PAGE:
55 Chapel Street, Suite 202, Newton, Ma 02458
www.nesca-newton.com
617-658-9800

75 Gilcreast Road, Suite 305, Londonderry, NH 03053
603-818-8526

NEWS & NOTES

Search This Blog

Friday, March 29, 2013

Top 10 Items that Should Be Listed in an IEP

From SpecialEducationAdvisor.com

By Dennise Goldberg
October 20, 2012

We all know how important it is to have an IEP that addresses our children’s academic, developmental and functional needs, to ensure they are appropriately prepared for an independent future. Therefore, as parents, we have to make sure our children’s IEPs includes the necessary information to prepare them for life after high school.

The results of your child’s most recent assessments, report cards, state tests, school personnel and parent input will assist the team in developing an appropriate IEP.

Your child’s IEP should include the following information:

1.) A statement of your child’s Present Levels of Academic Achievement and Functional Performance.

"Academic achievement" generally refers to a child’s performance in academic areas (e.g., reading or language arts, math, science and history). “Functional performance” generally refers to skills or activities that are not considered academic or related to a child’s academic achievement. It is often used in the context of routine activities of everyday living. This section should include input from the child’s parents regarding their concerns as well as their child’s strengths.

2.) A statement of your child’s eligibility category.

The thirteen eligibility categories are autism, deaf-blindness, deafness, emotional disturbance, hearing impairment, intellectual disability, multiple disabilities, orthopedic impairment, other health impairment, specific learning disabilities, speech or language impairment, traumatic brain injury or visual impairment including blindness.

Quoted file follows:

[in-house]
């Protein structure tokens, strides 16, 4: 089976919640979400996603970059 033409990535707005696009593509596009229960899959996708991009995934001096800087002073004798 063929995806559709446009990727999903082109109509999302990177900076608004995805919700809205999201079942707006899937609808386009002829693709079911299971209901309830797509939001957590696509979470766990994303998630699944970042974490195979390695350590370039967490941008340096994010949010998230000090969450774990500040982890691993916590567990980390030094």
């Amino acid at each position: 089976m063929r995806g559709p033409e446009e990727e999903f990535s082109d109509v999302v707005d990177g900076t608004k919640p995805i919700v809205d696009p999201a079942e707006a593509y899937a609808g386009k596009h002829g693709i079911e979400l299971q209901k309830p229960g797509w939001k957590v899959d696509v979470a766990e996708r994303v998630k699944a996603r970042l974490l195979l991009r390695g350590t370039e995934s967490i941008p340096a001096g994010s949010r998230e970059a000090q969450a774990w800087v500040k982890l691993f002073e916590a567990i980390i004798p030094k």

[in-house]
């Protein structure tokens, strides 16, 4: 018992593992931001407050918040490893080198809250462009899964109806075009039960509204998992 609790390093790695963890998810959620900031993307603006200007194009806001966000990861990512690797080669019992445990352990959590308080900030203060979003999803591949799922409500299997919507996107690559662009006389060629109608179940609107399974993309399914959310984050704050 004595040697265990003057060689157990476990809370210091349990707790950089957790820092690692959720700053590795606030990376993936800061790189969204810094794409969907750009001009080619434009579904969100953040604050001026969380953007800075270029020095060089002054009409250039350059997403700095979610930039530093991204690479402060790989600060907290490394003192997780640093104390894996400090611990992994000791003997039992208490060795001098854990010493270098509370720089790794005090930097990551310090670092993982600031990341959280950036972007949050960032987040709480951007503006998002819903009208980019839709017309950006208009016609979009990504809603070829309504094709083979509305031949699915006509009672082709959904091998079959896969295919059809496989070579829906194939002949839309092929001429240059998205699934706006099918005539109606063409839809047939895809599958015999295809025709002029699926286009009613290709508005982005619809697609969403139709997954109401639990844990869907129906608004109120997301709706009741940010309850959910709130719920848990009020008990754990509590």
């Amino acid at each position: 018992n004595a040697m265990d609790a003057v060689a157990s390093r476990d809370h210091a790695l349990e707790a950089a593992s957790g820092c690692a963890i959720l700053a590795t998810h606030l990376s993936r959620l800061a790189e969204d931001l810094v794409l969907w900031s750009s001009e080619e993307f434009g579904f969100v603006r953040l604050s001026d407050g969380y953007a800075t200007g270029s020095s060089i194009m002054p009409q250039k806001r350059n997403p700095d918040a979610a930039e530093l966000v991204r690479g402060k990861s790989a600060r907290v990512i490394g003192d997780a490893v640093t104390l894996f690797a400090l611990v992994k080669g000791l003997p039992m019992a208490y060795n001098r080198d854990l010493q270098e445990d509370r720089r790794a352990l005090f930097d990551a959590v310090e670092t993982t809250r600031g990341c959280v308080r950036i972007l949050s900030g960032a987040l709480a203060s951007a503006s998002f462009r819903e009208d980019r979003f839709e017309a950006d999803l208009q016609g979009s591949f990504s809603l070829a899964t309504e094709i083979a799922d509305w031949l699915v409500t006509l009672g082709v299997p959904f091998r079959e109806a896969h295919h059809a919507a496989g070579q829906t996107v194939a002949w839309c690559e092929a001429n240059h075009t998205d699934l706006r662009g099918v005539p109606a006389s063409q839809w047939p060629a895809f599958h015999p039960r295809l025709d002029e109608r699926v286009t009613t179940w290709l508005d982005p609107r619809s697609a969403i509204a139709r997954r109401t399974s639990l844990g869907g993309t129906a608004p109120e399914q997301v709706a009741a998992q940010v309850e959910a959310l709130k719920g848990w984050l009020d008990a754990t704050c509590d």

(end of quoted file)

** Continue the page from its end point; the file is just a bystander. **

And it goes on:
3.) A statement of the Special Education, Related Services, Supplementary Aids and Services provided to your child.

All services should be based on Peer-Reviewed Research to the extent practical. “Peer-reviewed research” generally refers to research that is reviewed by qualified and independent reviewers to ensure that the quality of the information meets the standards of the field before the research is published. However, there is no single definition of ‘‘peer reviewed research’’ because the review process varies depending on the type of information to be reviewed.

We believe it is beyond the scope of these regulations to include a specific definition of ‘‘peer-reviewed research’’ and the various processes used for peer reviews.

4.) A statement of Measurable Goals, including Academic and Functional.

While many parents focus their attention on placement and services, they inadvertently overlook the goals section, which is one of the most essential components of an IEP.

The discussion of the proper amount of services and placement will be decided directly based on the written IEP goals. This is why it’s important to write effective IEP goals for all areas of need.

5.) A statement of your child’s Program Modifications, Accommodations or Supports for school personnel.

Accommodations do not reduce grade-level standards but rather help provide access to the curriculum.